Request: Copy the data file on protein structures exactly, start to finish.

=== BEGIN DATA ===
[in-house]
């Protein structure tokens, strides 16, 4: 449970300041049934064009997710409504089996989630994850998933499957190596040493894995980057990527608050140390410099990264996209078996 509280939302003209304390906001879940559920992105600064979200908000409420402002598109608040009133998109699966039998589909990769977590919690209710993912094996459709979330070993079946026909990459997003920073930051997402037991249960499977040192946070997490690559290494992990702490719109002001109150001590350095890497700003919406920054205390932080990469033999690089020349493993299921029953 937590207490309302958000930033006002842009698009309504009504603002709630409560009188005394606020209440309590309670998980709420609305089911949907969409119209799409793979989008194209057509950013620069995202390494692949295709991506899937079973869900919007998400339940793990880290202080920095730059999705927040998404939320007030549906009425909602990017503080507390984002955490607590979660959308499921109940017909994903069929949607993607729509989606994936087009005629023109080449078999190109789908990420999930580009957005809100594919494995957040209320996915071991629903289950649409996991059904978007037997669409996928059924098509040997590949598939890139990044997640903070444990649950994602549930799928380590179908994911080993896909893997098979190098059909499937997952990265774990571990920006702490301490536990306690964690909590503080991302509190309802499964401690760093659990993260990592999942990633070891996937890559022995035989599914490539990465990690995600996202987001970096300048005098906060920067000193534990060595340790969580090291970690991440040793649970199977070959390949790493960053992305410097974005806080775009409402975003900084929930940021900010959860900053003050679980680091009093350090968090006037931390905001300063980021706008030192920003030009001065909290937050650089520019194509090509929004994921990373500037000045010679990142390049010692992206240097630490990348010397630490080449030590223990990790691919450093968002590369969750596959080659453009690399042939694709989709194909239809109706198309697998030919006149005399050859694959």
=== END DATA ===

[in-house]
């Protein structure tokens, strides 16, 4: 449970300041049934064009997710409504089996989630994850998933499957190596040493894995980057990527608050140390410099990264996209078996 509280939302003209304390906001879940559920992105600064979200908000409420402002598109608040009133998109699966039998589909990769977590919690209710993912094996459709979330070993079946026909990459997003920073930051997402037991249960499977040192946070997490690559290494992990702490719109002001109150001590350095890497700003919406920054205390932080990469033999690089020349493993299921029953 937590207490309302958000930033006002842009698009309504009504603002709630409560009188005394606020209440309590309670998980709420609305089911949907969409119209799409793979989008194209057509950013620069995202390494692949295709991506899937079973869900919007998400339940793990880290202080920095730059999705927040998404939320007030549906009425909602990017503080507390984002955490607590979660959308499921109940017909994903069929949607993607729509989606994936087009005629023109080449078999190109789908990420999930580009957005809100594919494995957040209320996915071991629903289950649409996991059904978007037997669409996928059924098509040997590949598939890139990044997640903070444990649950994602549930799928380590179908994911080993896909893997098979190098059909499937997952990265774990571990920006702490301490536990306690964690909590503080991302509190309802499964401690760093659990993260990592999942990633070891996937890559022995035989599914490539990465990690995600996202987001970096300048005098906060920067000193534990060595340790969580090291970690991440040793649970199977070959390949790493960053992305410097974005806080775009409402975003900084929930940021900010959860900053003050679980680091009093350090968090006037931390905001300063980021706008030192920003030009001065909290937050650089520019194509090509929004994921990373500037000045010679990142390049010692992206240097630490990348010397630490080449030590223990990790691919450093968002590369969750596959080659453009690399042939694709989709194909239809109706198309697998030919006149005399050859694959």